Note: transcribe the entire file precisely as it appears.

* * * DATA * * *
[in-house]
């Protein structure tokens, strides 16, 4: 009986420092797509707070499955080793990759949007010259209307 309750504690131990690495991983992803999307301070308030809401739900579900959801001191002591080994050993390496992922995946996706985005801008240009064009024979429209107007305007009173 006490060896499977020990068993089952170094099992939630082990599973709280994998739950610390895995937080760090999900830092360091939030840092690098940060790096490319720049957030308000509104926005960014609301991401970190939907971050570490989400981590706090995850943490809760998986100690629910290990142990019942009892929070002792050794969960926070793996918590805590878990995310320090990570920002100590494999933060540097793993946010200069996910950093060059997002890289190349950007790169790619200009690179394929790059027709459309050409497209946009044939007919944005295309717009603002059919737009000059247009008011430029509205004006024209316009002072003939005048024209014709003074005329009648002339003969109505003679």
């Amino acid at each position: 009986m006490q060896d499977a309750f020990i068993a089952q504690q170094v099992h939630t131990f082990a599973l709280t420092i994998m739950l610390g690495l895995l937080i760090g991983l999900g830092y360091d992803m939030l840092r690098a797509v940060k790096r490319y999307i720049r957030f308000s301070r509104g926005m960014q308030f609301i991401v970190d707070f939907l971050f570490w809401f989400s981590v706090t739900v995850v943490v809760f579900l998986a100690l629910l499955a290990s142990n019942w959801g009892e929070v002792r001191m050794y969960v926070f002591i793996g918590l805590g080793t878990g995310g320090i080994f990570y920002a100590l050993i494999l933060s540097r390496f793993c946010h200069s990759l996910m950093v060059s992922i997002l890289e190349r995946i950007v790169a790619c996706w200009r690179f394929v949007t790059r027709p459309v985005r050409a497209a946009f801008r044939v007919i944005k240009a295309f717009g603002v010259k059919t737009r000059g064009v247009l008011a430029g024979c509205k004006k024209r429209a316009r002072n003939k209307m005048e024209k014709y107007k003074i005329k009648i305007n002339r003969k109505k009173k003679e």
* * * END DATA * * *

[in-house]
């Protein structure tokens, strides 16, 4: 009986420092797509707070499955080793990759949007010259209307 309750504690131990690495991983992803999307301070308030809401739900579900959801001191002591080994050993390496992922995946996706985005801008240009064009024979429209107007305007009173 006490060896499977020990068993089952170094099992939630082990599973709280994998739950610390895995937080760090999900830092360091939030840092690098940060790096490319720049957030308000509104926005960014609301991401970190939907971050570490989400981590706090995850943490809760998986100690629910290990142990019942009892929070002792050794969960926070793996918590805590878990995310320090990570920002100590494999933060540097793993946010200069996910950093060059997002890289190349950007790169790619200009690179394929790059027709459309050409497209946009044939007919944005295309717009603002059919737009000059247009008011430029509205004006024209316009002072003939005048024209014709003074005329009648002339003969109505003679």
């Amino acid at each position: 009986m006490q060896d499977a309750f020990i068993a089952q504690q170094v099992h939630t131990f082990a599973l709280t420092i994998m739950l610390g690495l895995l937080i760090g991983l999900g830092y360091d992803m939030l840092r690098a797509v940060k790096r490319y999307i720049r957030f308000s301070r509104g926005m960014q308030f609301i991401v970190d707070f939907l971050f570490w809401f989400s981590v706090t739900v995850v943490v809760f579900l998986a100690l629910l499955a290990s142990n019942w959801g009892e929070v002792r001191m050794y969960v926070f002591i793996g918590l805590g080793t878990g995310g320090i080994f990570y920002a100590l050993i494999l933060s540097r390496f793993c946010h200069s990759l996910m950093v060059s992922i997002l890289e190349r995946i950007v790169a790619c996706w200009r690179f394929v949007t790059r027709p459309v985005r050409a497209a946009f801008r044939v007919i944005k240009a295309f717009g603002v010259k059919t737009r000059g064009v247009l008011a430029g024979c509205k004006k024209r429209a316009r002072n003939k209307m005048e024209k014709y107007k003074i005329k009648i305007n002339r003969k109505k009173k003679e």